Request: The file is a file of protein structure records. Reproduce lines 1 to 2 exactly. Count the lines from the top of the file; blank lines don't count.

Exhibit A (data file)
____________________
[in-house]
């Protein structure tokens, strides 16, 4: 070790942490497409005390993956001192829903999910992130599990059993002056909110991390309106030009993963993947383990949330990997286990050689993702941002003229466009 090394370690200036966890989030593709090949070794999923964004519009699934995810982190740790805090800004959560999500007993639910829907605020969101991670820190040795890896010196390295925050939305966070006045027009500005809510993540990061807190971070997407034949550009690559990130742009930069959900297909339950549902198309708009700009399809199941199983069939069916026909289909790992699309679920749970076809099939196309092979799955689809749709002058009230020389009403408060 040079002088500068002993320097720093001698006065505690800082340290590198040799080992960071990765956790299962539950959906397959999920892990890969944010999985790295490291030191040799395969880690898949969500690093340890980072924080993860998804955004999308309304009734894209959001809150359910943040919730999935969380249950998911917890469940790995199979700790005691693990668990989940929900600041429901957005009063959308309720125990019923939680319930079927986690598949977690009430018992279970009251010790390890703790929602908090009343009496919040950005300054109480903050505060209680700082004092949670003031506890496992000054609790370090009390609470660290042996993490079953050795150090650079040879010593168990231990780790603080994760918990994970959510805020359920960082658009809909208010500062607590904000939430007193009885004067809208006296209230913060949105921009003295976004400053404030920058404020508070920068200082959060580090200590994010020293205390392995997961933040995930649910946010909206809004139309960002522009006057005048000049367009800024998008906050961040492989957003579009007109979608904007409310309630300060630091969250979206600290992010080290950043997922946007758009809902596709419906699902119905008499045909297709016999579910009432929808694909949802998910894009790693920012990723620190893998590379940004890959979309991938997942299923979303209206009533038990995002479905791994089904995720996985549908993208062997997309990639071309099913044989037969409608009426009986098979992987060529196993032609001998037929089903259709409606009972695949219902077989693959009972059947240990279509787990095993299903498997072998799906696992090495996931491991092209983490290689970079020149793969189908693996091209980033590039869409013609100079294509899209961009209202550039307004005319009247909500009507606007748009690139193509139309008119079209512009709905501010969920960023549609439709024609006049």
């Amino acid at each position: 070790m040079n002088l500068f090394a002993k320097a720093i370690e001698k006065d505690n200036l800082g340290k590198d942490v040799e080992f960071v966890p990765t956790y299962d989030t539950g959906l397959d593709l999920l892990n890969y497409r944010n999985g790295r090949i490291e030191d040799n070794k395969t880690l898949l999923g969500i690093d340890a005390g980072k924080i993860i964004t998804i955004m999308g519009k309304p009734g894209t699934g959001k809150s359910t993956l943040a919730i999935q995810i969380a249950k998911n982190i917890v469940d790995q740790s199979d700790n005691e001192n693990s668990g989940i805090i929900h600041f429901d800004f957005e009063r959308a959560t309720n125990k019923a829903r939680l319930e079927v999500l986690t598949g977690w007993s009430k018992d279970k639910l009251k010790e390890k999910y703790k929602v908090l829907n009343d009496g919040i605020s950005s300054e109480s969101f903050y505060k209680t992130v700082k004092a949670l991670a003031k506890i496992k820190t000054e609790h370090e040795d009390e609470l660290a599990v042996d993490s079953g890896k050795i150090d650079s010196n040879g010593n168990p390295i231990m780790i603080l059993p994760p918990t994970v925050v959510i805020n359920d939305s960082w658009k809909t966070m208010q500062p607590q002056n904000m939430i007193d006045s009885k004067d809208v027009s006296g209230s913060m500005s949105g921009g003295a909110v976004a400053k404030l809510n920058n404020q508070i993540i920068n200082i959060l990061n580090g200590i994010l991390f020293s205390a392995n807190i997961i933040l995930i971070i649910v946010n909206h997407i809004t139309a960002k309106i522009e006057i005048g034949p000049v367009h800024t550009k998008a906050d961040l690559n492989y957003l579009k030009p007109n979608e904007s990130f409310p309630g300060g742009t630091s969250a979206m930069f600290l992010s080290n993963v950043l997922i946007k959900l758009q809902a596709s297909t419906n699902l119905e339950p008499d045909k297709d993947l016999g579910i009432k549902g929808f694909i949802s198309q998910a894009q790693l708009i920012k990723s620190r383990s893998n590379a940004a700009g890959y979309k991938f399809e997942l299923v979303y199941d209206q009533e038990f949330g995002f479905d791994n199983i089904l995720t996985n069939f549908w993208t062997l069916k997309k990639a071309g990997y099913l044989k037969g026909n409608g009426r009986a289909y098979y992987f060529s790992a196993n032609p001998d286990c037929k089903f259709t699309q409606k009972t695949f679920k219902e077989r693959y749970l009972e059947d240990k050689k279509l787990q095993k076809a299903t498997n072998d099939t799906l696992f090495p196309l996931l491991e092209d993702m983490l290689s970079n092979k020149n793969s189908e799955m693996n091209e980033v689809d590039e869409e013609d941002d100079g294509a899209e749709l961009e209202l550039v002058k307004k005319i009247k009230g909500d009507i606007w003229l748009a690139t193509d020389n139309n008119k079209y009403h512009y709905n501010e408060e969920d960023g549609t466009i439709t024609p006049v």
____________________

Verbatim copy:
[in-house]
């Protein structure tokens, strides 16, 4: 070790942490497409005390993956001192829903999910992130599990059993002056909110991390309106030009993963993947383990949330990997286990050689993702941002003229466009 090394370690200036966890989030593709090949070794999923964004519009699934995810982190740790805090800004959560999500007993639910829907605020969101991670820190040795890896010196390295925050939305966070006045027009500005809510993540990061807190971070997407034949550009690559990130742009930069959900297909339950549902198309708009700009399809199941199983069939069916026909289909790992699309679920749970076809099939196309092979799955689809749709002058009230020389009403408060 040079002088500068002993320097720093001698006065505690800082340290590198040799080992960071990765956790299962539950959906397959999920892990890969944010999985790295490291030191040799395969880690898949969500690093340890980072924080993860998804955004999308309304009734894209959001809150359910943040919730999935969380249950998911917890469940790995199979700790005691693990668990989940929900600041429901957005009063959308309720125990019923939680319930079927986690598949977690009430018992279970009251010790390890703790929602908090009343009496919040950005300054109480903050505060209680700082004092949670003031506890496992000054609790370090009390609470660290042996993490079953050795150090650079040879010593168990231990780790603080994760918990994970959510805020359920960082658009809909208010500062607590904000939430007193009885004067809208006296209230913060949105921009003295976004400053404030920058404020508070920068200082959060580090200590994010020293205390392995997961933040995930649910946010909206809004139309960002522009006057005048000049367009800024998008906050961040492989957003579009007109979608904007409310309630300060630091969250979206600290992010080290950043997922946007758009809902596709419906699902119905008499045909297709016999579910009432929808694909949802998910894009790693920012990723620190893998590379940004890959979309991938997942299923979303209206009533038990995002479905791994089904995720996985549908993208062997997309990639071309099913044989037969409608009426009986098979992987060529196993032609001998037929089903259709409606009972695949219902077989693959009972059947240990279509787990095993299903498997072998799906696992090495996931491991092209983490290689970079020149793969189908693996091209980033590039869409013609100079294509899209961009209202550039307004005319009247909500009507606007748009690139193509139309008119079209512009709905501010969920960023549609439709024609006049």